It’s a very necessary and useful strategy.

  1. Domain Name and Host

You know what the brand is about. You know what your brand is meant to feel like. You know who you’re speaking to. All you need is a platform to speak from.

If you’ve already got a domain name (like your business name), that’s great! If you haven’t… time to bring that brainstorming notepad OUT!

Next, you’ll want to find a platform to host your site online. I use WordPress. It’s free, it’s great and it’s beautiful.

It’s relatively harder to manage than Squarespace or GoDaddy. But there’s a reason it’s still used by 43% of all websites ever.

Once you register your name and find a host you’re ready to get started!

2. Creating the website

On to the tough part. Now you’ll begin understanding why the preparation was so important.

In this section of the process, we’re taking all the branding notes we’ve prepared and using them to build the words and the visuals that’ll make people connect to you.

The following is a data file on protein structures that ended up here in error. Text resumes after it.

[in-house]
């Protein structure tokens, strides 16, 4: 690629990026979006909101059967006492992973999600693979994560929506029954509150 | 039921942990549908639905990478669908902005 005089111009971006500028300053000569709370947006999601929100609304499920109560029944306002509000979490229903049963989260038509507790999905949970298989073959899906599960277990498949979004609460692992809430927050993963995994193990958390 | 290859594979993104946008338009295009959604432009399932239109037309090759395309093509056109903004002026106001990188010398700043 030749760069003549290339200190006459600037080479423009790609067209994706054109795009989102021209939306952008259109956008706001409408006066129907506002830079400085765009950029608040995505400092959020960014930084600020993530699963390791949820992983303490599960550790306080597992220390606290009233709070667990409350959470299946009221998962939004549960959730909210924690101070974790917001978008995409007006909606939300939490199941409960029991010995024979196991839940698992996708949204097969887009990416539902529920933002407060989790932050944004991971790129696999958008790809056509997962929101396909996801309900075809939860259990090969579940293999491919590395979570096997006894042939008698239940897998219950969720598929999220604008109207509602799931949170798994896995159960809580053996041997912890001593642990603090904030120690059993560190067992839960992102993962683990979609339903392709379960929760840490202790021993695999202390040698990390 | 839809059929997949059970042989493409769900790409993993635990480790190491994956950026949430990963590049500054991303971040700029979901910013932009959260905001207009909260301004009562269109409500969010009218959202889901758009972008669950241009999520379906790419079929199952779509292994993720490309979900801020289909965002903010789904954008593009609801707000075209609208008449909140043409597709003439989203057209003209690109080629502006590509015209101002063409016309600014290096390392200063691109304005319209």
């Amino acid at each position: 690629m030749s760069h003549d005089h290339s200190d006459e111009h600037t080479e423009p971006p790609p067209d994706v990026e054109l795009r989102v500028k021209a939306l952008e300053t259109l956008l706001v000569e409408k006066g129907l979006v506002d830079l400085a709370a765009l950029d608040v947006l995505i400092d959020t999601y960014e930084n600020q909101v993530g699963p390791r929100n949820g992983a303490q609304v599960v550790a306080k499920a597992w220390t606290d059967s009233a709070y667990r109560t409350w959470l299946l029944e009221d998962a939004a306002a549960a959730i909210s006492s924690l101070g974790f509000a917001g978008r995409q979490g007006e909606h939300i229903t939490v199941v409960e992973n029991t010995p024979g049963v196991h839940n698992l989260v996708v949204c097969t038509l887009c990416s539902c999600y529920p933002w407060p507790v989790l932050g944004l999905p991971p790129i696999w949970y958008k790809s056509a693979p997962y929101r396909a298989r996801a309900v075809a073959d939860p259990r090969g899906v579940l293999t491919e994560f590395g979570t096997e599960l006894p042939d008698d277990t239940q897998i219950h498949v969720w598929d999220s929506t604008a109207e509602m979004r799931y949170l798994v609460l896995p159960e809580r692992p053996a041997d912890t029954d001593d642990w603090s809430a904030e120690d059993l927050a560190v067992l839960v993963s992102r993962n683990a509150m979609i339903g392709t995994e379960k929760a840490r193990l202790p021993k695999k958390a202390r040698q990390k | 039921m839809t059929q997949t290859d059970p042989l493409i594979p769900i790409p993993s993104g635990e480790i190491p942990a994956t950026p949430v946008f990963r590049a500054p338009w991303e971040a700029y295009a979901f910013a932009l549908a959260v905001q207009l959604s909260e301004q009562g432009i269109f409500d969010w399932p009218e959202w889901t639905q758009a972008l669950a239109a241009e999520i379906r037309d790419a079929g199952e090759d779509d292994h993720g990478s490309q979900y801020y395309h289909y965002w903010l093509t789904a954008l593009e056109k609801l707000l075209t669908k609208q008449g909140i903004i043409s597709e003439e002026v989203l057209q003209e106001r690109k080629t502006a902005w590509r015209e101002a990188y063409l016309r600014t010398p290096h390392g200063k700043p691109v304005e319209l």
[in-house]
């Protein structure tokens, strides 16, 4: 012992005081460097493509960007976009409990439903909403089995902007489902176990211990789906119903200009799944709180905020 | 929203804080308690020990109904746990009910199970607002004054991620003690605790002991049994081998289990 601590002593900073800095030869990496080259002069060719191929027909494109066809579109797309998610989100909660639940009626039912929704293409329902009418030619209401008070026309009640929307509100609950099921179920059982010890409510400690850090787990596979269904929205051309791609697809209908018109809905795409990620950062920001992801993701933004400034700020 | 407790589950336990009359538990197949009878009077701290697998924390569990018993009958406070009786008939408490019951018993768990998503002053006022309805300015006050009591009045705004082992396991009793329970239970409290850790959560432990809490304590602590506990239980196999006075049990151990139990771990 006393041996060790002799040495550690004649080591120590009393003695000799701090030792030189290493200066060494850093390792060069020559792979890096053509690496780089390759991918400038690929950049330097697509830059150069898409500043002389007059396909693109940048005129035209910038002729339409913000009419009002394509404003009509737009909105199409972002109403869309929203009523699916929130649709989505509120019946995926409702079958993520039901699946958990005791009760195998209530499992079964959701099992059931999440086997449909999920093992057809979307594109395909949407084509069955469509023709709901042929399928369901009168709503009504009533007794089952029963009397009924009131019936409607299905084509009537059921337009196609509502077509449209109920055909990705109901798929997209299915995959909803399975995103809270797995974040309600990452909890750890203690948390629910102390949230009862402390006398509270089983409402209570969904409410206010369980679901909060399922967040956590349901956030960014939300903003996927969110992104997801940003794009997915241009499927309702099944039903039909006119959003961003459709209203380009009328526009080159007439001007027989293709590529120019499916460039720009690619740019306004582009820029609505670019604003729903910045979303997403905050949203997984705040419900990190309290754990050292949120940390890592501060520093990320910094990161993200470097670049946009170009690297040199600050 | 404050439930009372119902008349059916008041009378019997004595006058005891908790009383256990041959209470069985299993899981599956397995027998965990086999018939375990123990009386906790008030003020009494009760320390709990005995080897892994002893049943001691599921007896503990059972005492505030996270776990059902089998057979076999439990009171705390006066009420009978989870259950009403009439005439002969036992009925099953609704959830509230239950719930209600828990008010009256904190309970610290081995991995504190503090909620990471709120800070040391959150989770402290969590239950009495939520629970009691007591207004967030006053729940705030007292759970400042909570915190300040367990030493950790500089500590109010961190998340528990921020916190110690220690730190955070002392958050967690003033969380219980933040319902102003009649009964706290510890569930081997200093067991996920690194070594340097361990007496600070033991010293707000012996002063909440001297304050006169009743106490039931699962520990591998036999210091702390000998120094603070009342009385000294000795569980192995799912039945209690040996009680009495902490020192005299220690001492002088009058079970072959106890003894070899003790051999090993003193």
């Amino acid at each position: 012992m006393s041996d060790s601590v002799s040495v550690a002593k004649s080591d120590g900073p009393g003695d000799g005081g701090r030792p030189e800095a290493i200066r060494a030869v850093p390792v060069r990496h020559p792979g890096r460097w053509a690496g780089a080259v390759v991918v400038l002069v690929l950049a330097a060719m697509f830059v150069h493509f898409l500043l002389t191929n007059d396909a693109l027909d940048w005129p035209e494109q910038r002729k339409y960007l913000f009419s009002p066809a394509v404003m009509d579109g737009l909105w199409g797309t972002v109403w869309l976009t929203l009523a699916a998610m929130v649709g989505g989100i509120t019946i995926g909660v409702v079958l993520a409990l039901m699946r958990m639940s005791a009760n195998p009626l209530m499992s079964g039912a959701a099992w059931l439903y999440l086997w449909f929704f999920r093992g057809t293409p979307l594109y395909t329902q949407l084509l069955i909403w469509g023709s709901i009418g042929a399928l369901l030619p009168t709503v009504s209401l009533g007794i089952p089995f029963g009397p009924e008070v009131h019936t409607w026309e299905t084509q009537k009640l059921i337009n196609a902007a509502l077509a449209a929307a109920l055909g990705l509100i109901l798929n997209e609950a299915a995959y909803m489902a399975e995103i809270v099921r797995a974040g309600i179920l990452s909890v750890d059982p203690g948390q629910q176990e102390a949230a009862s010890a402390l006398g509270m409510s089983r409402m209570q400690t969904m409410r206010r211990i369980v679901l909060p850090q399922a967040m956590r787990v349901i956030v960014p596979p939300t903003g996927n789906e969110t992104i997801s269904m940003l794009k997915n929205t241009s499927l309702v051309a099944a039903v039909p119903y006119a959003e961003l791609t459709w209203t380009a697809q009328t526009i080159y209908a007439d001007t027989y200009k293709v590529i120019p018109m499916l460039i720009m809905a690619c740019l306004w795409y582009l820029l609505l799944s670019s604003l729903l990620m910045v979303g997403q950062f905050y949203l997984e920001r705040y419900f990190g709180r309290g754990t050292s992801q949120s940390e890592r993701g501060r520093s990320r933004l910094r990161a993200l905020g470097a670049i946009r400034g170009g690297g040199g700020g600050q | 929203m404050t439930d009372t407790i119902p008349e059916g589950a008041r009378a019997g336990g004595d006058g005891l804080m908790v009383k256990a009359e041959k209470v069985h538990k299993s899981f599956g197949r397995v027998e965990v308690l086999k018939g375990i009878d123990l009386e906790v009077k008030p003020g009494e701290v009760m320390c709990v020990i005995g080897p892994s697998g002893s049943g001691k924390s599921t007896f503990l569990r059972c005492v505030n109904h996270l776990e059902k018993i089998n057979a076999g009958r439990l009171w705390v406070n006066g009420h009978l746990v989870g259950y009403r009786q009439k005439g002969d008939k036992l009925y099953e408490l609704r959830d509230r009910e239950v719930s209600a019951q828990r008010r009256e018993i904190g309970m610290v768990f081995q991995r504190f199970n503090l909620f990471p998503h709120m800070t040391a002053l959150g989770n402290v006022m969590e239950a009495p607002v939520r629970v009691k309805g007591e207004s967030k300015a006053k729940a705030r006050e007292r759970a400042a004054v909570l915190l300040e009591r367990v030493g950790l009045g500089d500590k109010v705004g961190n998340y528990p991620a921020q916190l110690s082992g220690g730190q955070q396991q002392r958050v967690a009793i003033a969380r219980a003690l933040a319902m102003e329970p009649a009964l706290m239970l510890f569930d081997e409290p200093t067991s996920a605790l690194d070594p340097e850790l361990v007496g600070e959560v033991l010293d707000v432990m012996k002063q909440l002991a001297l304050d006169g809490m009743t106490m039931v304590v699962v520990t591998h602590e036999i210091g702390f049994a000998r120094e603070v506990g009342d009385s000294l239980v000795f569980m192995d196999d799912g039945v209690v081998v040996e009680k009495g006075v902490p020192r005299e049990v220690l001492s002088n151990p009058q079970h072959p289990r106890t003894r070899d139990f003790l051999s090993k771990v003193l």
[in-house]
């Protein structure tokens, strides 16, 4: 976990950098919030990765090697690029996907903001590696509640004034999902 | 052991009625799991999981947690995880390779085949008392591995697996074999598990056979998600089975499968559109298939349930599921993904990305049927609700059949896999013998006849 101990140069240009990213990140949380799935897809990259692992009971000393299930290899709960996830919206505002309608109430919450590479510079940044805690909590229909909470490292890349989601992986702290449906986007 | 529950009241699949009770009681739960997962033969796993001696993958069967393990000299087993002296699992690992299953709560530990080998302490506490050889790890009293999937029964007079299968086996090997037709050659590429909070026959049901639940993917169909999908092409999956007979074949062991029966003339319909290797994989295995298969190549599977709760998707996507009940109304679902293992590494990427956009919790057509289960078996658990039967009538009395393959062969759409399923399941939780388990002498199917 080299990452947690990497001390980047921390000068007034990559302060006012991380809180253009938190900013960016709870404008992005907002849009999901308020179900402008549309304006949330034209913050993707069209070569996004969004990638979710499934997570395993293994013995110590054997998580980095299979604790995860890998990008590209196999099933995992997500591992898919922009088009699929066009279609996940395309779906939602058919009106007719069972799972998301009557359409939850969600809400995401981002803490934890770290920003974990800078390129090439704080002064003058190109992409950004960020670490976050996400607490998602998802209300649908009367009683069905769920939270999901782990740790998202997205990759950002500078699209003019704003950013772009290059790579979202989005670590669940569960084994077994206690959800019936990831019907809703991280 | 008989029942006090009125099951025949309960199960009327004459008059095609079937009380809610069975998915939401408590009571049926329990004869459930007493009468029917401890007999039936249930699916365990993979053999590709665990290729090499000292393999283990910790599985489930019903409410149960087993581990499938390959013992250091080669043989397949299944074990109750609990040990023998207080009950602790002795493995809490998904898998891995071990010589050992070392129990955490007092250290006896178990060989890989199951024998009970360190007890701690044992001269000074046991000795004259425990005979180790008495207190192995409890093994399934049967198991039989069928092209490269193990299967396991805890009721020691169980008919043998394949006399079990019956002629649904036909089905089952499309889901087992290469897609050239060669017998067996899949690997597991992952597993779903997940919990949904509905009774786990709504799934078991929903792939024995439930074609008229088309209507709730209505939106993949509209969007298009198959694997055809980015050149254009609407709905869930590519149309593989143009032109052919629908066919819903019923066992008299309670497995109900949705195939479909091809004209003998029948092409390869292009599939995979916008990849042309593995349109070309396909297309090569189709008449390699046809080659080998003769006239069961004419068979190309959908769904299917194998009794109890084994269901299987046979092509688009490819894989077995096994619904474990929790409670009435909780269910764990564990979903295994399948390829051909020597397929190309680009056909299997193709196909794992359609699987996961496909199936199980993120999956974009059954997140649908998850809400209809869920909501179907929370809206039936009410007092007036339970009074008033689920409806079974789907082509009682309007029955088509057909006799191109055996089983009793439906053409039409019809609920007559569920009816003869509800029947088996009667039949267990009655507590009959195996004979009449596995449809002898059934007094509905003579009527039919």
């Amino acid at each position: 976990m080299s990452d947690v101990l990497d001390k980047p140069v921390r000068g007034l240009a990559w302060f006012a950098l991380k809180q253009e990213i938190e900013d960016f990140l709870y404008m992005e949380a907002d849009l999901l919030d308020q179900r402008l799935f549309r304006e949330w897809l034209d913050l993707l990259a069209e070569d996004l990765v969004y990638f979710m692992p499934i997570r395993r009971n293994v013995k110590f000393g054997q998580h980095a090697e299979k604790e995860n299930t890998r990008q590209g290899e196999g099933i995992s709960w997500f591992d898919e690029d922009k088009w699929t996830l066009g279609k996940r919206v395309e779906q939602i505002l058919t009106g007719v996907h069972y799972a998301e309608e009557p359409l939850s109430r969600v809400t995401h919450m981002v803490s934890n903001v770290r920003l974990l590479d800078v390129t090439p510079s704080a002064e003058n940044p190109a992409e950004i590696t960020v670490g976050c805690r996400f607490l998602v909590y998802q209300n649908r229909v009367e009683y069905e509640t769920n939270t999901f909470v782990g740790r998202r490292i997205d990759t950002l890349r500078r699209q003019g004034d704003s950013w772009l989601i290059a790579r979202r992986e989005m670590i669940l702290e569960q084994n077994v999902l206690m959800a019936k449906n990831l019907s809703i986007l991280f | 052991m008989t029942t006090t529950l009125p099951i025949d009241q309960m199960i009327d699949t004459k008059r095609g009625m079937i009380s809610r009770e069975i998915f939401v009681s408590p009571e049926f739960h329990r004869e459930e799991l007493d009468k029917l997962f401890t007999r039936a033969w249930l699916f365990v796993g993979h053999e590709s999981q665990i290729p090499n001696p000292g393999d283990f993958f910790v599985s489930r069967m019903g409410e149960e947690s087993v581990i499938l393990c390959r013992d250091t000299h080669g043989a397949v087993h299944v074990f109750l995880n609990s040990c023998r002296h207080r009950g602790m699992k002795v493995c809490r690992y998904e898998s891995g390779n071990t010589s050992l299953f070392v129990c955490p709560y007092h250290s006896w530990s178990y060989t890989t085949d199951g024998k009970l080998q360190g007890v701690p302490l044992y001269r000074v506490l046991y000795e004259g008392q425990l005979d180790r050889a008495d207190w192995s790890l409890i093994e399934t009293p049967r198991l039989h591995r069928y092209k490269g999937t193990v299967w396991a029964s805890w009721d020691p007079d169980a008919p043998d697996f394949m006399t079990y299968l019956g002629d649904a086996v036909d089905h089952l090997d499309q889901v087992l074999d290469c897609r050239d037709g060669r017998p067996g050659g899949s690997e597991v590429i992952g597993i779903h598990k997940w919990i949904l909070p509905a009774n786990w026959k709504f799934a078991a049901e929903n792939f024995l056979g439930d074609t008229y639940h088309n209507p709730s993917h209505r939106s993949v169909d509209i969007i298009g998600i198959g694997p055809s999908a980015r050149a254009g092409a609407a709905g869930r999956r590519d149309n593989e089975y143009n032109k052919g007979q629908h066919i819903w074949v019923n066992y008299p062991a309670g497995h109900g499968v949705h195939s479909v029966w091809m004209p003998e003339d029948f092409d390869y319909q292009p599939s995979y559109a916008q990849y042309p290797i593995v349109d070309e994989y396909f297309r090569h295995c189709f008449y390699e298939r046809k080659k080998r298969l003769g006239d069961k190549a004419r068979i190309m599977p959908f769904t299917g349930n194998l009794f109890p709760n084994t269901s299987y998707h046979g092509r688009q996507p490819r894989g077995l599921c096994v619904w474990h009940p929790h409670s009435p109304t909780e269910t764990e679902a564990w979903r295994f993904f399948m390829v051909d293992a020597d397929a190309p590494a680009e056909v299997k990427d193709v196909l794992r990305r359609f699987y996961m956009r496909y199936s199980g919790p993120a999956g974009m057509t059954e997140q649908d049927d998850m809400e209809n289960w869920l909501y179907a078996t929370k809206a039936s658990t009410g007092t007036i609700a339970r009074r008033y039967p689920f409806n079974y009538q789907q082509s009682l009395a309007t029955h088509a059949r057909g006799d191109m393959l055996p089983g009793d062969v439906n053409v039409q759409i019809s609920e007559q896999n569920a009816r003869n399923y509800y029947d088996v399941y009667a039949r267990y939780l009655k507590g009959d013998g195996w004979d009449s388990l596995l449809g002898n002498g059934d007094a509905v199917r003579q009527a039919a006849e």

1. Build a site map

You already have a clear idea of what your business and brand are about. Whatever your industry, your business website needs to have at least four main pages:

  • A home page,
  • A products/services page,
  • An about page,
  • A contact page/form.

Now, the planning here gets a little more personalized.

If you have many products/services, consider separating them and making a page for each.  This isn’t always necessary, it really depends on your business model. It also helps with SEO, which we will discuss in a bit.

Another tip is to consider the general purpose of your website.

Does it make sense for your business to have a blog? Are there specific things your website needs to do that would require more pages?

My client Roneka, for example, had more pages than conventionally necessary. This was because her business has a specific community engagement venture that doesn’t quite fall under her “services” umbrella.

Another thing about a sitemap is that it’ll help you decide which pages go under which. What page needs to link to other pages. And so on.

It keeps the content streamlined and provides a much better user experience for your browsers.

The last thing you want is people getting lost on your website. If they’re confused, they’ll leave.

So take the time to properly organize your pages.

  1. Write engaging copy

When building a business website, it’s always important to remember your business goals.